A prime example of this is Le’Veon Bell, a former star for the Pittsburgh Steelers, collected multiple first-team all-pro selections while leading the NFL in carries in 2017. After the Steelers refused to shell out big-time money for him long-term, he held out and went into free agency to get paid by the New York Jets. The Jets would give him a four-year, $52 million contract. Bell would go on to collect roughly $27 million of this contract.


Not even four years later, he’s on his third NFL team post-Pittsburgh, playing a reserve role for the Baltimore Ravens and he is far from what he once was. In his first four NFL seasons, which would be some of his best, he would be paid roughly $4.1 million total, according to Spotrac. He would then be franchise tagged for two consecutive seasons, being paid roughly $12 million in the first one, and then holding out in the second for the sake of long-term security.


Similar issues have arisen with other players over the years such as former Arizona Cardinals running back David Johnson and former Los Angeles Rams running back Todd Gurley. According to Over The Cap, Johnson would go on to only earn $20 million of his three-year, $39 million extension before being traded to the Houston Texans. In the year Johnson was a first-team all pro, he would earn $549,000.


Gurley, a 2017 offensive player of the year, signed a four-year $57 million deal with the Rams. According to Over The Cap, he would only earn $27 million of this before being cut by the Rams and being paid $7.5 million to essentially go away. After a mediocre 2020 season with the Atlanta Falcons, Gurley is currently out of the NFL at 27 years old.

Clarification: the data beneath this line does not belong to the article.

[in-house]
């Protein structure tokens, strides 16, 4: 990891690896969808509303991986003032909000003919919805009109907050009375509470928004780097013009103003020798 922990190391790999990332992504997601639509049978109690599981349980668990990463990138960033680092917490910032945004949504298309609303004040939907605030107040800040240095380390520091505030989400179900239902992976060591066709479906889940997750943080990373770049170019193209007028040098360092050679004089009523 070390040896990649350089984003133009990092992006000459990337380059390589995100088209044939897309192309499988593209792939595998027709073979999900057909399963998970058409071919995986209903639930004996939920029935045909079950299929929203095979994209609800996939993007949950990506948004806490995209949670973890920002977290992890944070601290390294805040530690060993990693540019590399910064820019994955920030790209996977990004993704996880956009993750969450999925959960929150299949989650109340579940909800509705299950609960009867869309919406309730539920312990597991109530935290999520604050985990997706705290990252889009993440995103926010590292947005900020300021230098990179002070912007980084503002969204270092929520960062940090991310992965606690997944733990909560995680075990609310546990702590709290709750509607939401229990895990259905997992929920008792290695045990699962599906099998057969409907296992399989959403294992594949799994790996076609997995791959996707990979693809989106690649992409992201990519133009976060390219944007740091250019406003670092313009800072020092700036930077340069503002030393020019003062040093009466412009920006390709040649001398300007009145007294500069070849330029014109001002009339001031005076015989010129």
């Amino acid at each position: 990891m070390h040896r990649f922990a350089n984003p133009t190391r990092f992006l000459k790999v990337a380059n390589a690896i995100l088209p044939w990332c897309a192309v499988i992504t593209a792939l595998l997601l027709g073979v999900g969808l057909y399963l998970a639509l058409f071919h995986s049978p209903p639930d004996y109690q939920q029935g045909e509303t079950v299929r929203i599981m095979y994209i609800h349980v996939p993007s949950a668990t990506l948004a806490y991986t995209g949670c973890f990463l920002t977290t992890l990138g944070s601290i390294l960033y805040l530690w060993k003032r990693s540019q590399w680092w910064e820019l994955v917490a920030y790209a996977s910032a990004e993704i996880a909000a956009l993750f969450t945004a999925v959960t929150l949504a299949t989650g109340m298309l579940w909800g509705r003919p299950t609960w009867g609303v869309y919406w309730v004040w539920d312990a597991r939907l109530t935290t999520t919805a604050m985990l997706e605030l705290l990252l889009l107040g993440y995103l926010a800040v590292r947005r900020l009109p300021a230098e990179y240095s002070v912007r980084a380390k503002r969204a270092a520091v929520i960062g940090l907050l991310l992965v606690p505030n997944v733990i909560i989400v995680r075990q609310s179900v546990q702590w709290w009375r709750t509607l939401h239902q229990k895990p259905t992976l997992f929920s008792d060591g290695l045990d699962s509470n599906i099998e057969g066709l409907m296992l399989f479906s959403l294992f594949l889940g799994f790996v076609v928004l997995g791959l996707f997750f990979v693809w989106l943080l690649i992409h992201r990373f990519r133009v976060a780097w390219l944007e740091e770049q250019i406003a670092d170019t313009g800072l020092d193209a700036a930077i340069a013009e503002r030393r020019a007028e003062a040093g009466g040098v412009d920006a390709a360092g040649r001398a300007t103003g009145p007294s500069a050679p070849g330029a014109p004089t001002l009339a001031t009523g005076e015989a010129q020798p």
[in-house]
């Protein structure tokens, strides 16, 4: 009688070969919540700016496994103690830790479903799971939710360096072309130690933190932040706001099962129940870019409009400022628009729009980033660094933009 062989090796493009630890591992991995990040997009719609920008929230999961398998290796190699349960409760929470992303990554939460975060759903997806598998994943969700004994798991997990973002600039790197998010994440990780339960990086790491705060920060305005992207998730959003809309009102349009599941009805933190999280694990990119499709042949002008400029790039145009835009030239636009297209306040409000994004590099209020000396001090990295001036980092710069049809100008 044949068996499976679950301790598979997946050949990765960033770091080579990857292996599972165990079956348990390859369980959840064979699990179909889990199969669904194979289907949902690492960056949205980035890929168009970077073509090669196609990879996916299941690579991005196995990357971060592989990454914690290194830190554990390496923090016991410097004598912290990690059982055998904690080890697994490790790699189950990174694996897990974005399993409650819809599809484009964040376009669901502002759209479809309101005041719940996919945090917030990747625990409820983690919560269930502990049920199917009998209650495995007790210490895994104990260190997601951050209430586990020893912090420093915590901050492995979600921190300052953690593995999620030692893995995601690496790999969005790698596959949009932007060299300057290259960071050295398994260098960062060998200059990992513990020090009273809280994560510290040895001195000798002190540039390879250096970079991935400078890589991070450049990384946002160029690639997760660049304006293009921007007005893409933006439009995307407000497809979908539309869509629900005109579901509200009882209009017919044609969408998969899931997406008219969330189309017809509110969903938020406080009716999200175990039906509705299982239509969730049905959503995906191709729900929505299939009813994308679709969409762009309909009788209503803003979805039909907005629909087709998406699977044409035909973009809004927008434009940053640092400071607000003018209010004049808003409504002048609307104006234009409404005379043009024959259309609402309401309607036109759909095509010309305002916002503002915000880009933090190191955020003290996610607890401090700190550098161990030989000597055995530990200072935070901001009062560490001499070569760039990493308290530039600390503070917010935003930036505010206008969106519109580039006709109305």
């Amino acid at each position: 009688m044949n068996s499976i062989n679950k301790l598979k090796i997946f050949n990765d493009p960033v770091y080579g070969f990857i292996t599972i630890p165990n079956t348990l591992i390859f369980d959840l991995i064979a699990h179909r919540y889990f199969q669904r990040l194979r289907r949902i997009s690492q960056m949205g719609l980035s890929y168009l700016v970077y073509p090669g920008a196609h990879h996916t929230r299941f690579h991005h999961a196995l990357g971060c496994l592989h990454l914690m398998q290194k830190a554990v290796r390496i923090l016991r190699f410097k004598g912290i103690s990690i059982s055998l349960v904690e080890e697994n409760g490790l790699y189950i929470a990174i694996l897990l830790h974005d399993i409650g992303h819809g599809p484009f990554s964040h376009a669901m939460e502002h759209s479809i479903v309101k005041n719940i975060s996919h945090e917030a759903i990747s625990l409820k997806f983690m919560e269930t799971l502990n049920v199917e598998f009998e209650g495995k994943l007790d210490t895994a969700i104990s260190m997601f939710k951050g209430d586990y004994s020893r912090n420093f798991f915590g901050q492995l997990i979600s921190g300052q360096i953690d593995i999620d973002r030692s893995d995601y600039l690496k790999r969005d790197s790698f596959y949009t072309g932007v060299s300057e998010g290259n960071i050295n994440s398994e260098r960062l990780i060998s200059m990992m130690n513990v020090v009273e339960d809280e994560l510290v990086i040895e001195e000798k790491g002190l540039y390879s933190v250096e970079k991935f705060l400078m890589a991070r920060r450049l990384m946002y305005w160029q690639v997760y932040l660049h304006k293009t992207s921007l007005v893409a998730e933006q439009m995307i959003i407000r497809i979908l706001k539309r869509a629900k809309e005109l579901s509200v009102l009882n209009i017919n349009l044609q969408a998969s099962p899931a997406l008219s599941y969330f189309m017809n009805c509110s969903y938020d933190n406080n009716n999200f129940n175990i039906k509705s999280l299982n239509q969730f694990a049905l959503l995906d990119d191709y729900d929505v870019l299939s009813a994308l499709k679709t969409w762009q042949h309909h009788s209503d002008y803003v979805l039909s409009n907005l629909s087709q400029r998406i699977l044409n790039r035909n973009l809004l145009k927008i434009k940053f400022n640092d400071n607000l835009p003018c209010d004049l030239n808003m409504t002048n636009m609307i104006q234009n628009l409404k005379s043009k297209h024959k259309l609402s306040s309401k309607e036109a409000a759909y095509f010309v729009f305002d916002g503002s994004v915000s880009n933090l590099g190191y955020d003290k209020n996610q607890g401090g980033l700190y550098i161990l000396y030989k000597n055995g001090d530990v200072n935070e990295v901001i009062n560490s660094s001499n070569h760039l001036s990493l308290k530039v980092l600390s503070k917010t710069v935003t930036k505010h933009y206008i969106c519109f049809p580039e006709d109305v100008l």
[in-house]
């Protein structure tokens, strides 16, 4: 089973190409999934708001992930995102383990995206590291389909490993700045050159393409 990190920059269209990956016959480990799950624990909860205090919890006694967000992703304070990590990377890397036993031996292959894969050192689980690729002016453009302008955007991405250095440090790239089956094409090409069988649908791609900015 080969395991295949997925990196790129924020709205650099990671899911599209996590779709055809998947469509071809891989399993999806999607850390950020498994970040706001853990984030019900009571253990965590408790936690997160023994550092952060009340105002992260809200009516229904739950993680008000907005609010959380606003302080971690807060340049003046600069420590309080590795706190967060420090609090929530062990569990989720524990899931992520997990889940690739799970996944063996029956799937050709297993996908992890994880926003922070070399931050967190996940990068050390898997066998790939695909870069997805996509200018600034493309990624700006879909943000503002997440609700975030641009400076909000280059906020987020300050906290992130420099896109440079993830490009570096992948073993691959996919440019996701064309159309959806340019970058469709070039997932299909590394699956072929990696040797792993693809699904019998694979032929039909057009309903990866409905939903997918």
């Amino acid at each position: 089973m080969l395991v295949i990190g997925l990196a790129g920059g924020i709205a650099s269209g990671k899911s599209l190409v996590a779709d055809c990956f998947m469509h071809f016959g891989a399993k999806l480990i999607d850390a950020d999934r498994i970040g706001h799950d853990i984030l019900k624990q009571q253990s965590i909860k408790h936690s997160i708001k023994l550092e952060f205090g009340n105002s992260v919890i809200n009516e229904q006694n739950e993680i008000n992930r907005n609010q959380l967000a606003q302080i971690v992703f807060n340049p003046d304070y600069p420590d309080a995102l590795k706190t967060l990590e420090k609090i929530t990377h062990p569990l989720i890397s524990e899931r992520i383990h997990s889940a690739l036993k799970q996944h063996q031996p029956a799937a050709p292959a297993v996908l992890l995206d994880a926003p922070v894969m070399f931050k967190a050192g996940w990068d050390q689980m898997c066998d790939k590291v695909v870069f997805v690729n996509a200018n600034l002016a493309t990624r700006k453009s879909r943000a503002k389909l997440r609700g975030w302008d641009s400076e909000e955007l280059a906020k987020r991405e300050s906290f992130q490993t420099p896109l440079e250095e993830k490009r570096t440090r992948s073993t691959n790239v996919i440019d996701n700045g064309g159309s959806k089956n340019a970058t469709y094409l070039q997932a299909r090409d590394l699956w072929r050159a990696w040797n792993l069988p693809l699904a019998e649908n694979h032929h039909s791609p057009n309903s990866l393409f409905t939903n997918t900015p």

These running backs worsening with age has changed how contracts have been given out over the past few years. Cleveland Browns star Nick Chubb only got a three-year, $36 million deal. Green Bay Packers running back Aaron Jones was only able to get a four-year deal worth $48 million after being a free agent, although it’s rumored he took less to stay in Green Bay. Giants superstar Saquon Barkley was only able to get a four-year deal worth $31 million but he was able to get it fully guaranteed. There are other big name running backs who were able to get big deals, but it came at the expense of their teams having early “outs” in their contracts.


Running backs have also fallen even further in the draft, making their rookie contracts even smaller. A team can keep rookies at a relatively cheap cost for up to five years if they pick up the fifth-year option. This doesn’t include the variety of B-tier running backs across the league who teams can sign at great value and get modest production out of. Until rookie contracts are shortened for running backs, they will continue to get stiffed on big contracts and only be able to get one huge deal, if any, during their short career.


Rookie New York Jets running back Michael Carter is currently starting to hit his stride on his cheap contract. Photo cred. PFF Fantasy Football on Twitter


Add onto all this the fact that running backs get massive usage in the NFL. Henry had 409 touches last year. Buffalo Bills receiver Stefon Diggs, who led the NFL in targets, only had 166 targets in comparison. Running backs are asked to shoulder so much of the workload, and tend to get tackled every single play. This is a stark contrast to a receiver who works in more open space and tends to get tackled by smaller guys.


The system is stacked against running backs, and the amount of injuries even the most durable guys sustain is evidence of that. Vikings running back Dalvin Cook consistently struggles with injuries, Panthers superstar Christian McCaffrey misses large chunks of seasons, Jones has had his snaps managed due to injury concerns, Chubb has missed games with minor injuries, Barkley struggles to stay healthy every year, and now, even King Henry has fallen after years of usage. There are plenty of other running backs left out too. It’s time for a change in the NFL, and it starts with how running backs are treated.


Email Taylor Lee at [email protected] or follow him on Twitter: @playbooklee